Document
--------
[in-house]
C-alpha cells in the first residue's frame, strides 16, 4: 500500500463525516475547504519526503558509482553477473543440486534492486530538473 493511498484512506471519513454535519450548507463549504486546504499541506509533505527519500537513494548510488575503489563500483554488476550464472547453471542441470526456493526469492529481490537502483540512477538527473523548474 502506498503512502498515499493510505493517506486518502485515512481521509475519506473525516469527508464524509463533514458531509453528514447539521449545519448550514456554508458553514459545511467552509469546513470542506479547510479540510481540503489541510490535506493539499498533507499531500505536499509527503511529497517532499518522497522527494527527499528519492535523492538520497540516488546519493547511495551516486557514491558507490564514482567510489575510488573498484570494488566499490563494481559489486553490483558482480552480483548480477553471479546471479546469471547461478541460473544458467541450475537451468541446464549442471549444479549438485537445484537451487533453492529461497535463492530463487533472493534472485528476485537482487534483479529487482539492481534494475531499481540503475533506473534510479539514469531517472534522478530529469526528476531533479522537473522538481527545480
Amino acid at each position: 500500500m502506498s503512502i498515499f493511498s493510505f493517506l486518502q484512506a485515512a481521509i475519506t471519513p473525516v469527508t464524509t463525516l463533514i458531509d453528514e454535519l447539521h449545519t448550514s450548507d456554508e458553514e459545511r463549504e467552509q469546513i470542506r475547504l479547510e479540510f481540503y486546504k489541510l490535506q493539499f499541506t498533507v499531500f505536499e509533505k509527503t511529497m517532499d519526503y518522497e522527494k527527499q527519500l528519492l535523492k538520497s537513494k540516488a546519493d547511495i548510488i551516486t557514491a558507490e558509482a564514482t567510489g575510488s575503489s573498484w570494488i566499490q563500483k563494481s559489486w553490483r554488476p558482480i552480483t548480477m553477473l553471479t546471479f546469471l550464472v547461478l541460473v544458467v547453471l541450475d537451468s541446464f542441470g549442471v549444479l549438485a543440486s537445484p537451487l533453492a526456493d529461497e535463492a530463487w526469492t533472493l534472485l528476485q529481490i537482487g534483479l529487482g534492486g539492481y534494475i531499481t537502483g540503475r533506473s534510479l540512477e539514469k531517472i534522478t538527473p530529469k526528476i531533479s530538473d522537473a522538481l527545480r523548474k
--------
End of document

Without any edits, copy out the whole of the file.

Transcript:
[in-house]
C-alpha cells in the first residue's frame, strides 16, 4: 500500500463525516475547504519526503558509482553477473543440486534492486530538473 493511498484512506471519513454535519450548507463549504486546504499541506509533505527519500537513494548510488575503489563500483554488476550464472547453471542441470526456493526469492529481490537502483540512477538527473523548474 502506498503512502498515499493510505493517506486518502485515512481521509475519506473525516469527508464524509463533514458531509453528514447539521449545519448550514456554508458553514459545511467552509469546513470542506479547510479540510481540503489541510490535506493539499498533507499531500505536499509527503511529497517532499518522497522527494527527499528519492535523492538520497540516488546519493547511495551516486557514491558507490564514482567510489575510488573498484570494488566499490563494481559489486553490483558482480552480483548480477553471479546471479546469471547461478541460473544458467541450475537451468541446464549442471549444479549438485537445484537451487533453492529461497535463492530463487533472493534472485528476485537482487534483479529487482539492481534494475531499481540503475533506473534510479539514469531517472534522478530529469526528476531533479522537473522538481527545480
Amino acid at each position: 500500500m502506498s503512502i498515499f493511498s493510505f493517506l486518502q484512506a485515512a481521509i475519506t471519513p473525516v469527508t464524509t463525516l463533514i458531509d453528514e454535519l447539521h449545519t448550514s450548507d456554508e458553514e459545511r463549504e467552509q469546513i470542506r475547504l479547510e479540510f481540503y486546504k489541510l490535506q493539499f499541506t498533507v499531500f505536499e509533505k509527503t511529497m517532499d519526503y518522497e522527494k527527499q527519500l528519492l535523492k538520497s537513494k540516488a546519493d547511495i548510488i551516486t557514491a558507490e558509482a564514482t567510489g575510488s575503489s573498484w570494488i566499490q563500483k563494481s559489486w553490483r554488476p558482480i552480483t548480477m553477473l553471479t546471479f546469471l550464472v547461478l541460473v544458467v547453471l541450475d537451468s541446464f542441470g549442471v549444479l549438485a543440486s537445484p537451487l533453492a526456493d529461497e535463492a530463487w526469492t533472493l534472485l528476485q529481490i537482487g534483479l529487482g534492486g539492481y534494475i531499481t537502483g540503475r533506473s534510479l540512477e539514469k531517472i534522478t538527473p530529469k526528476i531533479s530538473d522537473a522538481l527545480r523548474k